The opening concert of the 2nd International Klaipėda Cello Festival and Competition is dedicated to the memory of Lithuanian Jews, or Litvaks. It is no coincidence that the conductor, soloists and composers featured in this programme are of the same ethnicity, even though they had and still have different citizenships.
David Geringas is a Lithuanian-born German cellist, conductor and teacher. He is elected Chairman of the Jury for group D in the International Klaipėda Cello Competition. A recipient of the Officer’s Cross of the Order of the Lithuanian Grand Duke Gediminas and the Lithuanian National Prize for Culture and Arts, he has enjoyed an illustrious career of over five decades, performing worldwide as cellist and conductor, with some of the greatest orchestras and musicians of our time. Many well-known contemporary composers have dedicated cello concertos to him, including Concerto in Do by Lithuanian-Jewish composer Anatolijus Šenderovas who has passed away just recently. For this work that will open the festival’s programme the composer received the 2002 European Composer Award at Young Euro Classic Festival in Berlin. He is by far the only Lithuanian composer to win this award.
The internationally acclaimed cellist from London, Natalie Clein, has family roots in Lithuania, too. Described by The Times as ‘mesmerising’ and ‘soaringly passionate’, the British cellist has built a distinguished career, performing regularly at major venues and with orchestras worldwide. Recent performances have taken her to orchestras including the Philharmonia, Hallé, Bournemouth Symphony, City of Birmingham Symphony, Montreal Symphony, Orchestre National de Lyon, New Zealand Symphony, St Petersburg Symphony, and Orquesta Filarmonica de Buenos Aires. In Klaipėda she will join the Liepaja Symphony Orchestra in the performance of Ernest Bloch’s Schelomo (1916) – Rhapsodie Hébraïque for cello and orchestra, the final work in his ‘Jewish Cycle,’ for which he drew inspiration from the Bible.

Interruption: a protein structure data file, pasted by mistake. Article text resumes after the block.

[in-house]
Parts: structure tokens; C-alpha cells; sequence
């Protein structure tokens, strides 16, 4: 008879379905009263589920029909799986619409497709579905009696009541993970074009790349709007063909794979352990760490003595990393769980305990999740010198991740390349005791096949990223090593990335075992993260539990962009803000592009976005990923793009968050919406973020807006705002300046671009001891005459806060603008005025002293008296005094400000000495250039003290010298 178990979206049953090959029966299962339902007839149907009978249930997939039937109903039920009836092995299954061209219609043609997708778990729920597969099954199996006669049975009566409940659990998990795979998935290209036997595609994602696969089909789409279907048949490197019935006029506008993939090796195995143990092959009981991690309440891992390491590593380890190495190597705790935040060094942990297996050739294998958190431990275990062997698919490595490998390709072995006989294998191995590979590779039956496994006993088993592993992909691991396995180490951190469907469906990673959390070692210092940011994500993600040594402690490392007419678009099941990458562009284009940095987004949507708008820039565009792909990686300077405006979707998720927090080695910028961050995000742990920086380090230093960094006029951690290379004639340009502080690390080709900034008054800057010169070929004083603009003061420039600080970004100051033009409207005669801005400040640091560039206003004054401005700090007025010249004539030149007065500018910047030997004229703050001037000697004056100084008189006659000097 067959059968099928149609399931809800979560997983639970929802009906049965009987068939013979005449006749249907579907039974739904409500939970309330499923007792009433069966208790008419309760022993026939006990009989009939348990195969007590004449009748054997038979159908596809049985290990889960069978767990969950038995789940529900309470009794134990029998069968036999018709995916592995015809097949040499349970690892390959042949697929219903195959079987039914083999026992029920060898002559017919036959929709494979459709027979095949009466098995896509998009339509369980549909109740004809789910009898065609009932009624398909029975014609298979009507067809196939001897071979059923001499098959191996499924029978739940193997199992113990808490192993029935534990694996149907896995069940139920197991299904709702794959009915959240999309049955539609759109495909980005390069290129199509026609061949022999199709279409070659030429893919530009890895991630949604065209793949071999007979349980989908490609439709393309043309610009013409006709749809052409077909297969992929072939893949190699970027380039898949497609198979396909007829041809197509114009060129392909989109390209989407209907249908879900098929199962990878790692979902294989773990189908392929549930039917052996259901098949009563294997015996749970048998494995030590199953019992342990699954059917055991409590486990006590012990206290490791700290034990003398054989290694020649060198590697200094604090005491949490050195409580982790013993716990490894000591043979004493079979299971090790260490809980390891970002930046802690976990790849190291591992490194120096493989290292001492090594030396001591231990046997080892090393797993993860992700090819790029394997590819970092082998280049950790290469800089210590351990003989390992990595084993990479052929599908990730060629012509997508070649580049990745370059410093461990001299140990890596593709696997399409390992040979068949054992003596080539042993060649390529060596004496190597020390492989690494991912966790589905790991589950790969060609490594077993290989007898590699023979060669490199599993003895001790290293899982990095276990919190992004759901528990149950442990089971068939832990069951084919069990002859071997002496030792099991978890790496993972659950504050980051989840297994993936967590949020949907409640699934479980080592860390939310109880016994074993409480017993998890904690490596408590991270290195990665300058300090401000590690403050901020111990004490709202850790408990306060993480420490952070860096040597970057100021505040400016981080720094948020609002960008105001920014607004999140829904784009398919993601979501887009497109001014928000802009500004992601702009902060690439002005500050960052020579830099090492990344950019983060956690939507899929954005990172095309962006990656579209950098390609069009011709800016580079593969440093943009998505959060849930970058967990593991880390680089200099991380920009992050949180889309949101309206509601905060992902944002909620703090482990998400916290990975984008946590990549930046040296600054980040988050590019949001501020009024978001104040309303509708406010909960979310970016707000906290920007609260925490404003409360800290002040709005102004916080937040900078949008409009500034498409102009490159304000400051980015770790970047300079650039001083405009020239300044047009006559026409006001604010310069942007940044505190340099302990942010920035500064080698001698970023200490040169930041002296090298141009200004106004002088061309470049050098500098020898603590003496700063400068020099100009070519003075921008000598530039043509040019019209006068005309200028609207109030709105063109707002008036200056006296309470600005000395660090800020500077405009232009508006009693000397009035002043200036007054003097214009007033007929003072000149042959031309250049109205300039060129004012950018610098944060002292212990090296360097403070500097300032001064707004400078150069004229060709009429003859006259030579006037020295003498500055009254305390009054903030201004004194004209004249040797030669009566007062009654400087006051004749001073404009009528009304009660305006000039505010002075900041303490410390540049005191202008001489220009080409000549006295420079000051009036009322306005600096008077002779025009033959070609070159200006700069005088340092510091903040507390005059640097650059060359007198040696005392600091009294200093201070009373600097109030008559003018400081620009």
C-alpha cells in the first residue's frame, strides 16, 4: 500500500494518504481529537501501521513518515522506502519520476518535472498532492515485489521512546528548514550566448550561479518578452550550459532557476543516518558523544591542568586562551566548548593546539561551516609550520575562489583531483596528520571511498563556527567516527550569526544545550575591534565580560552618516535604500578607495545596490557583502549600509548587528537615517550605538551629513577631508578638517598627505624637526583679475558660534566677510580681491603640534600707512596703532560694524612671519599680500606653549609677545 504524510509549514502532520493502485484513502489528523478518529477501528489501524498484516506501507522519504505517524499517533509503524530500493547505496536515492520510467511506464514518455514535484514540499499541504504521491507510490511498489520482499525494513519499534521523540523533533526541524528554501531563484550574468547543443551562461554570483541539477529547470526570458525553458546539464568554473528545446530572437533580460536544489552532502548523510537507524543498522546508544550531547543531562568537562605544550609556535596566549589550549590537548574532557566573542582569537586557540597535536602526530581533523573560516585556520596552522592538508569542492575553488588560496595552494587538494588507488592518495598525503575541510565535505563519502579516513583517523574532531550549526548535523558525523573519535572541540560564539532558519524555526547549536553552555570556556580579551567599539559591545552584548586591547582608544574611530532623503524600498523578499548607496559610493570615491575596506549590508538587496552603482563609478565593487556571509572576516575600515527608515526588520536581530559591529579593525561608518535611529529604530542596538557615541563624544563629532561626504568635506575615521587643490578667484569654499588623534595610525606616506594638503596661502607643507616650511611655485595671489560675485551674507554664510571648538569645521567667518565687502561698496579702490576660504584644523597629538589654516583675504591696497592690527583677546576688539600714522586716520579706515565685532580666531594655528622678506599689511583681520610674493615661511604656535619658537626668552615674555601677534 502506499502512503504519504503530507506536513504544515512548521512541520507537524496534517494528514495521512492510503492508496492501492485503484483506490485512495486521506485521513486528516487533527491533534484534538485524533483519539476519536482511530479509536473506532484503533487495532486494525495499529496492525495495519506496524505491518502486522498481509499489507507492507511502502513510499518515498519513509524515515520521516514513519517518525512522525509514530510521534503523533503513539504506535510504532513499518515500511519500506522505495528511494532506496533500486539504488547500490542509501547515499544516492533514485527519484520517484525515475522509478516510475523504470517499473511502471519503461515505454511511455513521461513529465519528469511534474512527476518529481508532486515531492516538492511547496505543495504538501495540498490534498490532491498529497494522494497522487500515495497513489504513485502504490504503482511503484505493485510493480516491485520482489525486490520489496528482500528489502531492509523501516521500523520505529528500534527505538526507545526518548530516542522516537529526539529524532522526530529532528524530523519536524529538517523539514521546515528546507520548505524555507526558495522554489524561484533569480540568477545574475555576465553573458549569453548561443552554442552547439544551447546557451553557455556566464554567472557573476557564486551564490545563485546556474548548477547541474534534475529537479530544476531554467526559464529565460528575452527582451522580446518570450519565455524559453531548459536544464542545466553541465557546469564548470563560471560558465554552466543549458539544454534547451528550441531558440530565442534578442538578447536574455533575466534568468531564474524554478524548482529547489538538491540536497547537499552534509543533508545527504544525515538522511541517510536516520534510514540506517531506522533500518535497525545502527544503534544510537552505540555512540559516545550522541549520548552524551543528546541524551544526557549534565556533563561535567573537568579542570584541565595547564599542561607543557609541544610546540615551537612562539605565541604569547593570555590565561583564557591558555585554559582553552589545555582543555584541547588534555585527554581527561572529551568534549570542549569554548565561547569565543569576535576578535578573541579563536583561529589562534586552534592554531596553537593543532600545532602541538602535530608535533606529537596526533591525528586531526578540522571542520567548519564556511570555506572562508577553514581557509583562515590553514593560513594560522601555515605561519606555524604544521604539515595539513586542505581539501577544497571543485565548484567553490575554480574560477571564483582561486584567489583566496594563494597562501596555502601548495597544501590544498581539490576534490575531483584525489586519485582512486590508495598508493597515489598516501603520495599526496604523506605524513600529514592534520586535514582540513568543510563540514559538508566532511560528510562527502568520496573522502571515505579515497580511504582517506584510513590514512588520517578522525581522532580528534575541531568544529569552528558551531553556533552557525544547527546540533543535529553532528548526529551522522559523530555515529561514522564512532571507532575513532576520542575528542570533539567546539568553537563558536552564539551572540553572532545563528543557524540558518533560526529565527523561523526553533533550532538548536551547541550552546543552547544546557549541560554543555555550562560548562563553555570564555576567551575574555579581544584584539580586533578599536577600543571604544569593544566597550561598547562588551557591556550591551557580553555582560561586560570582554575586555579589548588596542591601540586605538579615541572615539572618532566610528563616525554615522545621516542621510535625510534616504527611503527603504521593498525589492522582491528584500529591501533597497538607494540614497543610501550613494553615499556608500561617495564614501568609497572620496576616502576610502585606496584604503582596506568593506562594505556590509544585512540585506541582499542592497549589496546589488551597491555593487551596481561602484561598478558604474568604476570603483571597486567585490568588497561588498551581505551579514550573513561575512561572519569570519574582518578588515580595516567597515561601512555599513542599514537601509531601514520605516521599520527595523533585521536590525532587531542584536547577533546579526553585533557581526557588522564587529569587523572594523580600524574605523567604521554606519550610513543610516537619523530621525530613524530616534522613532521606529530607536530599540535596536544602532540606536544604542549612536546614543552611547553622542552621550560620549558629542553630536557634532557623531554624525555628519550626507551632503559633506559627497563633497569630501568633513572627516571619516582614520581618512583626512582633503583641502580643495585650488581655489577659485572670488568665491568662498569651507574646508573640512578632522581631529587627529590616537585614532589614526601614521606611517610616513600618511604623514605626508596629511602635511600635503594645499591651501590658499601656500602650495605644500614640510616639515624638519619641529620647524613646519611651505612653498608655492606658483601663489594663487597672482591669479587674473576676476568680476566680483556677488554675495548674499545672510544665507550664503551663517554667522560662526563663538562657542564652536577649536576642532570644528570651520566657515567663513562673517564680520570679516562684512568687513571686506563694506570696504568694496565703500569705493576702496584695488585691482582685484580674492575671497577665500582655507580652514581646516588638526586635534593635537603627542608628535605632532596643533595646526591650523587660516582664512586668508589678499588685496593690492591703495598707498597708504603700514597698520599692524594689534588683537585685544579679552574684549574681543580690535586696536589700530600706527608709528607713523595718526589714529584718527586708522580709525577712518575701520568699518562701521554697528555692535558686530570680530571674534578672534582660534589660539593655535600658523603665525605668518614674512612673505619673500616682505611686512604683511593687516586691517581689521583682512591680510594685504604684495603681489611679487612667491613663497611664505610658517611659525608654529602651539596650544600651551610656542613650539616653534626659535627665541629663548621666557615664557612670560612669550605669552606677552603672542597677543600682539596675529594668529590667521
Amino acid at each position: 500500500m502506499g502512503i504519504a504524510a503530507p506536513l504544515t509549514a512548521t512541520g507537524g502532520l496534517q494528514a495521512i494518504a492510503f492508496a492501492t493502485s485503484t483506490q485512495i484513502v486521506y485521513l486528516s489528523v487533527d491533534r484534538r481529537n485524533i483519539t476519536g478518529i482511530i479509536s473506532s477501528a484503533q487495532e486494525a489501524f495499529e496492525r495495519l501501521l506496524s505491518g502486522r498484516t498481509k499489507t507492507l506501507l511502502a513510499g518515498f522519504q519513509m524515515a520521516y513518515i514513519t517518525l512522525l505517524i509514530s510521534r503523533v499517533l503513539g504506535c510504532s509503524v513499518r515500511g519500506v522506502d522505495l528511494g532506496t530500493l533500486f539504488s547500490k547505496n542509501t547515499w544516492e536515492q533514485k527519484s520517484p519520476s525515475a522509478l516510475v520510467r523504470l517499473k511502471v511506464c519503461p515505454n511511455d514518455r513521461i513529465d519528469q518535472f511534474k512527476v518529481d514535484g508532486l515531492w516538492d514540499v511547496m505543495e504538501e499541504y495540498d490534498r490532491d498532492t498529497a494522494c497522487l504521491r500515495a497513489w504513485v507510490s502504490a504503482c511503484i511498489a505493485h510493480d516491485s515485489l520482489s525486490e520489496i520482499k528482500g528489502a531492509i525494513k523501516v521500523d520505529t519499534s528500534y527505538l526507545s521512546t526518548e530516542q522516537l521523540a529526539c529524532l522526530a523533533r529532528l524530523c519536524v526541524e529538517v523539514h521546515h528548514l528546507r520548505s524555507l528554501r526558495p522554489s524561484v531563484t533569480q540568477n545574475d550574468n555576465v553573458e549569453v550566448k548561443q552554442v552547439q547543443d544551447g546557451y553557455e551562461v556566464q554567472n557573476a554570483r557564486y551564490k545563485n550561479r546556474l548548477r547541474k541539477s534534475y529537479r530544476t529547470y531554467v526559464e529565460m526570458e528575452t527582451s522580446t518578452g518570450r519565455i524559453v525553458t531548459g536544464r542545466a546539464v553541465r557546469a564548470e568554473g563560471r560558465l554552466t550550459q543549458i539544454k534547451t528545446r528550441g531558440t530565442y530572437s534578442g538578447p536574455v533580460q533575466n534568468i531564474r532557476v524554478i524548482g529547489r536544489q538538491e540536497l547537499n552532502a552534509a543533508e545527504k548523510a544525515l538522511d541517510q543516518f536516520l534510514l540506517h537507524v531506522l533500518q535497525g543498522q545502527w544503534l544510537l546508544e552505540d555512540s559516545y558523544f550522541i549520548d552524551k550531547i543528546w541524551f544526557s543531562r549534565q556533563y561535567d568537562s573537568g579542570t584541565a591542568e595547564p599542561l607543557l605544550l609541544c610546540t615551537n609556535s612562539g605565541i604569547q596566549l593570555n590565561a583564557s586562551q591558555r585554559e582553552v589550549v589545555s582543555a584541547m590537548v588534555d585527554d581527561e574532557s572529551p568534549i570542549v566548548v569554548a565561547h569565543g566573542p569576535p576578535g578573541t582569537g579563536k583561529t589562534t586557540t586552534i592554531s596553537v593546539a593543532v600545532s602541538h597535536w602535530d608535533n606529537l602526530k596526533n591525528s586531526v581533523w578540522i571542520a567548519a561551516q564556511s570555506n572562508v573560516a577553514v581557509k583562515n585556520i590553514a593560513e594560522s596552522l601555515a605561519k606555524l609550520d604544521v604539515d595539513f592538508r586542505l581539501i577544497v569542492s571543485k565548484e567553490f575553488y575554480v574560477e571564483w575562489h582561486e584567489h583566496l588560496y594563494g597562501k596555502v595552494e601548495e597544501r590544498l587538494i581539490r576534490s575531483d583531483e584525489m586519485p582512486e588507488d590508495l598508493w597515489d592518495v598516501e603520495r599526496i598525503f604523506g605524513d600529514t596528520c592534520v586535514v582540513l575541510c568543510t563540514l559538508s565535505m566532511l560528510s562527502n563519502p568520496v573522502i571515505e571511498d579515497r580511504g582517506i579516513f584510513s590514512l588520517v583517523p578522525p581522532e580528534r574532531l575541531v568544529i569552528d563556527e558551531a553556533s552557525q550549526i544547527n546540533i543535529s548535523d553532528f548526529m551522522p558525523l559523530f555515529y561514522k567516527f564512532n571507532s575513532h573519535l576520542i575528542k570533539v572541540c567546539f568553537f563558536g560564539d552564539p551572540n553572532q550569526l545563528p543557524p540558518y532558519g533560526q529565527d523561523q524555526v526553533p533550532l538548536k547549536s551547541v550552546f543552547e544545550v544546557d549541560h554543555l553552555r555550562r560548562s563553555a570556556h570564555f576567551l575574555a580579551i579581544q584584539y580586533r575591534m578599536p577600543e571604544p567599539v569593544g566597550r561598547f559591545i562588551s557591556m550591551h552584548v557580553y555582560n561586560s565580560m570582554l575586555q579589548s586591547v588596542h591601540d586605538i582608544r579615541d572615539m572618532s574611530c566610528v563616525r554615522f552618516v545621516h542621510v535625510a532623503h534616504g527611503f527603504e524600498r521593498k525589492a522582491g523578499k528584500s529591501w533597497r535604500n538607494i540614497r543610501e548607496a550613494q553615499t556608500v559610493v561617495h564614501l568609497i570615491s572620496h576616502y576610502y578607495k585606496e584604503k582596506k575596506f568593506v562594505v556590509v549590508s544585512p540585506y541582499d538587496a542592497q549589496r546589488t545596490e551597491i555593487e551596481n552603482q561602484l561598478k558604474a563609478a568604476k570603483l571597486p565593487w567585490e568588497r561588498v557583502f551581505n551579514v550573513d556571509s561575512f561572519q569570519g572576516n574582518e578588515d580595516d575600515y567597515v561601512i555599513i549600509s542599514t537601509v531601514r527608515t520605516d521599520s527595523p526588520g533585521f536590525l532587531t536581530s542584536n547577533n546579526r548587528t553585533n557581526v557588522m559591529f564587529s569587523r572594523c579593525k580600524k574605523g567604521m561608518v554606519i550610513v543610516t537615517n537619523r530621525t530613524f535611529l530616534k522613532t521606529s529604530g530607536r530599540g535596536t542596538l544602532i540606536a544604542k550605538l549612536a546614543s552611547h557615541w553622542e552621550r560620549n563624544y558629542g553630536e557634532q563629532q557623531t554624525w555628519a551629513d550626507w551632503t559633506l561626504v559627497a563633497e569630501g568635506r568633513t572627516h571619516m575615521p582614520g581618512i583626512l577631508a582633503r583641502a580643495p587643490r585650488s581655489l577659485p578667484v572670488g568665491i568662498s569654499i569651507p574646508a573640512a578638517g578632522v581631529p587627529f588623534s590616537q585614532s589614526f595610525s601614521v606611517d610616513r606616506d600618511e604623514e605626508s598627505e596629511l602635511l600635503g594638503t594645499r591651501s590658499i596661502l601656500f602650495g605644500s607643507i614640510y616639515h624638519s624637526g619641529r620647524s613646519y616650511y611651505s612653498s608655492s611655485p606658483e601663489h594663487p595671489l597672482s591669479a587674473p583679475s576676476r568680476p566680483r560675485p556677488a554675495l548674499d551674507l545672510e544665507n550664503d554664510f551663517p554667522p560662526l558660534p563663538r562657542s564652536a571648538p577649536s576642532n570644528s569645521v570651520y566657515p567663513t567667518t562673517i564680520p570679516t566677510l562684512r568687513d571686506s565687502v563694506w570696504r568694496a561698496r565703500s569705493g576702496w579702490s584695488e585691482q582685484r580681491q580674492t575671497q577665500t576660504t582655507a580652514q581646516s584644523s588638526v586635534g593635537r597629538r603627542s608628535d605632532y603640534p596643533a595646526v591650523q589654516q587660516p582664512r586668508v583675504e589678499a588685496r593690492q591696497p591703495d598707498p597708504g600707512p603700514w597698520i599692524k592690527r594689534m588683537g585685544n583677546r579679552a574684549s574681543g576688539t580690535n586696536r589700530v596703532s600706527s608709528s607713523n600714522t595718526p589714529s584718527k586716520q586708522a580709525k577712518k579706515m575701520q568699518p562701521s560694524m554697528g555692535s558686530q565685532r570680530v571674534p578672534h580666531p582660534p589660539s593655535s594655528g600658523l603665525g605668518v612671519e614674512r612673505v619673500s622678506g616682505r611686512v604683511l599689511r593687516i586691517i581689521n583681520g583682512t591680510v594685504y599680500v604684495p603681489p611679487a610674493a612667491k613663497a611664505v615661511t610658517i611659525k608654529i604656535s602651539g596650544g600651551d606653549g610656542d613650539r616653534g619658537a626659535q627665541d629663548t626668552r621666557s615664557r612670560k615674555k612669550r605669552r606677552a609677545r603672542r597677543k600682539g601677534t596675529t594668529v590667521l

The guest conductor for this opening programme, Gil Shohat, comes all the way from Tel Aviv. Both at home and abroad, audiences and critics alike regard this conductor, pianist and composer as one of the leading and most influential Israeli classical musicians of his generation. In all three capacities he gives more than 80 performances a year worldwide. In 2009, the French government named him a Knight of the prestigious Order of Arts and Letters.
The soloist in Shohat’s Cello Concerto (2000) to be featured in the programme is renowned Israeli cellist Hillel Zori. Widely recognized as one of the top musicians to have ever emerged from Israel, he has distinguished himself as the gold medal winner of the 1986 Maria Canals International Cello Competition in Barcelona, recipient of the Dutilleux prize at the Rostropovich Competition in Paris, Premio–Stradivari in Cremona, Jackson Award of the Tanglewood Music Center, and as the first cellist to win Arie Shapira Award in Tel Aviv. His playing has been linked to the greatest romantic styles and described by the international press to once again give life to the ‘Jewish tradition.’
The Liepāja Symphony Orchestra was founded in 1883. It has the longest continuous history of any orchestra in the Baltic countries. Since fall 2017 Lithuanian conductor Gintaras Rinkevičius has been appointed its chief conductor and artistic director. The orchestra has its permanent home at the brand new Great Amber Concert Hall in Liepaja.